How should care providers protect data?

How should care providers protect data? What information should they hold about clients?  Why will they hold this information and how will they use it?

How should care providers protect data? – Our Client Privacy Notice.

How should care providers protect data?As part of the services we offer, we are required to process personal data about our staff, our service users and, in some instances, the friends or relatives of our service users and staff. “Processing” can mean collecting, recording, organising, storing, sharing or destroying data.

We are committed to being transparent about why we need your personal data and what we do with it. This information is set out in this privacy notice. It also explains your rights when it comes to your data.

If you have any concerns or questions please contact us by emailing, or calling 01183347474.

What data do we have?

So that we can provide a safe and professional service, we need to keep certain records about you.

We may process your basic details and contact information e.g. name, address, date of birth and next of kin and your financial details e.g. details of how you pay us for your care or your funding arrangements.

We may also record data which is classified as “special category” being health and social care data about you, which might include both your physical and mental health data.  We may also record data about your race, ethnic origin, sexual orientation or religion.

Why do we have this data? 

We need this data so that we can provide high-quality care and support. By law, we need to have a lawful basis for processing your personal data.

We process your data because we have a legal obligation to do so – generally under the Health and Social Care Act 2012 or Mental Capacity Act 2005.

We process your special category data because it is necessary for us to provide and manage our care services;

We are required to provide some data to our regulator, the Care Quality Commission (CQC), as part of our public interest obligations.

We may also process your data with your consent. If we need to ask for your permission, we will offer you a clear choice and ask that you confirm to us that you consent. We will also explain clearly to you what we need the data for and how you can withdraw your consent at any time.

Where do we process your data?

So that we can provide you with high quality care and support we need specific data. This is collected from or shared with You or your legal representative(s); Third parties.

We do this face to face, via phone, via email, via our website, via post, via application forms, via apps delete or insert as appropriate all of the methods you use to communicate with your service users.

Third parties are organisations we might lawfully share your data with including:

  • other parts of the health and care system such as local hospitals, the GP, the pharmacy, social workers, clinical commissioning groups, and other health and care professionals;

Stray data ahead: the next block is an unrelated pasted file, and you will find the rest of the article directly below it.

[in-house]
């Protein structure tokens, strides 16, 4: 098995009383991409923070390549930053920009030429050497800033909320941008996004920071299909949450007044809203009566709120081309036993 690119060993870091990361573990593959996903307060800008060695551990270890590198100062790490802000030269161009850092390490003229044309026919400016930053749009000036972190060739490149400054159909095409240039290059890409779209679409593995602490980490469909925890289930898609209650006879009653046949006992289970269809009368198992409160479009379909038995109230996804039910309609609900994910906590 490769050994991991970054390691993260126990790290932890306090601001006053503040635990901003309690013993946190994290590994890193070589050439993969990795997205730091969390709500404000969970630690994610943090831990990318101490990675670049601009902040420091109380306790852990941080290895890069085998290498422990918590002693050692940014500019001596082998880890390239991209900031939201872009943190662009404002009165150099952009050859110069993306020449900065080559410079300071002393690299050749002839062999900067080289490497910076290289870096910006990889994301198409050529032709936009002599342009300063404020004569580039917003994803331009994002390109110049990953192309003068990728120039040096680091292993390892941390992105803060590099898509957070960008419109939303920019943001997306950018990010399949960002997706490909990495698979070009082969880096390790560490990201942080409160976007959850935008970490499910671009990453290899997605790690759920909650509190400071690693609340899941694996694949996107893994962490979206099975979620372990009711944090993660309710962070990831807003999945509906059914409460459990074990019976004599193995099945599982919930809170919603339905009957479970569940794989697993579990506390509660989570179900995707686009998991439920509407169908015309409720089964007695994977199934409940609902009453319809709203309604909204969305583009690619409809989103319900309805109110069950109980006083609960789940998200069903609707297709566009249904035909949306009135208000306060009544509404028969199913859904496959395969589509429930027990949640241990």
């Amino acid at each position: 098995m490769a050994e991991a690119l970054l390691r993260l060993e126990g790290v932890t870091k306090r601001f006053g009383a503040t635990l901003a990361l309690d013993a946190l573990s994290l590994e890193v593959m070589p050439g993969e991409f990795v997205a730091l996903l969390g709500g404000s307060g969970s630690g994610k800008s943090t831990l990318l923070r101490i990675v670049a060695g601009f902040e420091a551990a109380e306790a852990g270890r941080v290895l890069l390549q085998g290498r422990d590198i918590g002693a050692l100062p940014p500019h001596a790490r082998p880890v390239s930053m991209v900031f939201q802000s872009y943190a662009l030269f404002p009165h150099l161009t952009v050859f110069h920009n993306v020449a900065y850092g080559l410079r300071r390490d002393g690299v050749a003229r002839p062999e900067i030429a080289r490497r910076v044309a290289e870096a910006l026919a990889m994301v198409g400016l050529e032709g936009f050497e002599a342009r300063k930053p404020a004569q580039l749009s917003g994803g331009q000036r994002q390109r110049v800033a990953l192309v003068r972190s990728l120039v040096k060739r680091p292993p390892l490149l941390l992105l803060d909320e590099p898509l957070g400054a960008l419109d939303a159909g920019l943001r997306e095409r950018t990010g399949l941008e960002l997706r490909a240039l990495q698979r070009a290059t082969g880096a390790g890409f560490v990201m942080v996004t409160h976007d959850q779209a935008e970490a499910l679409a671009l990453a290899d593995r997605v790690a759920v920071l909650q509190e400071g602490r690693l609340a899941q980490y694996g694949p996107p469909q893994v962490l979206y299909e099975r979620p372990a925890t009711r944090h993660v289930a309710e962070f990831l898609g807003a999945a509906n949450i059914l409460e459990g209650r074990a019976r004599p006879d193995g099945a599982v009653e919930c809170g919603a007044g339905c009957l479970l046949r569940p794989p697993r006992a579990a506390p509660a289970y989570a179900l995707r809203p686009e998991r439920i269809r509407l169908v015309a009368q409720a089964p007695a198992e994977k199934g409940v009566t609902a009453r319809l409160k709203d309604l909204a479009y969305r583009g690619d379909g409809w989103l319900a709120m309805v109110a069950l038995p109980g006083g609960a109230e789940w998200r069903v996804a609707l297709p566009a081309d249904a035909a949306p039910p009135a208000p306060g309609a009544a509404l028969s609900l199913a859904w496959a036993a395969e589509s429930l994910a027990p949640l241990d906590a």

• The Local Authority;
  • Your family or friends – with your permission;
  • Organisations we have a legal obligation to share information with i.e. safeguarding, the CQC;
  • The police or other law enforcement agencies if we have to by law or court order.

National data opt out

The national data opt-out gives everyone the ability to stop health and social care organisations from sharing their confidential information for research and planning purposes, with some exceptions such as where there is a legal mandate/direction or an overriding public interest for example to help manage the covid-19 pandemic.

As a domiciliary care provider, it is very rare that we are ever asked to share confidential information about our clients for research or and planning purposes.  Nevertheless, clients can if they wish choose to opt out of their data being used in this way – to do so, please call 01183347474 and ask to speak with John-Joe Cottam as the Data Protection Lead.

Your rights

The data that we keep about you is your data and we ensure that we keep it confidential and that it is used appropriately. You have the following rights when it comes to your data:

You have the right to request a copy of all of the data we keep about you. Generally, we will not charge for this service;

It is your right to ask us to correct any data we have which you believe to be inaccurate or incomplete. You can also request that we restrict all processing of your data while we consider your rectification request;

You have the right to ask that we erase any of your personal data which is no longer necessary for the purpose we originally collected it for. We retain our data in line with our Data Retention Policy and Data Retention Schedule.

Clients may also request that we restrict processing if we no longer require personal data for the purpose we originally collected it for.

You can ask for your data to be erased if we have asked for your consent to process your data. You can withdraw consent at any time – please contact us to do so.

If we are processing your data as part of our legitimate interests as an organisation or in order to complete a task in the public interest, you have the right to object to that processing. We will restrict all processing of this data while we look into your objection.

You may need to provide adequate information for our staff to be able to identify you, for example, a passport or driver’s licence. This is to make sure that data is not shared with the wrong person inappropriately. We will always respond to your request as soon as possible and at the latest within one month.

If you would like to complain about how we have dealt with your request, please contact:

Information Commissioner’s Office, Wycliffe House, Water Lane, Wilmslow, Cheshire, SK9 5AF

How should care providers protect data?

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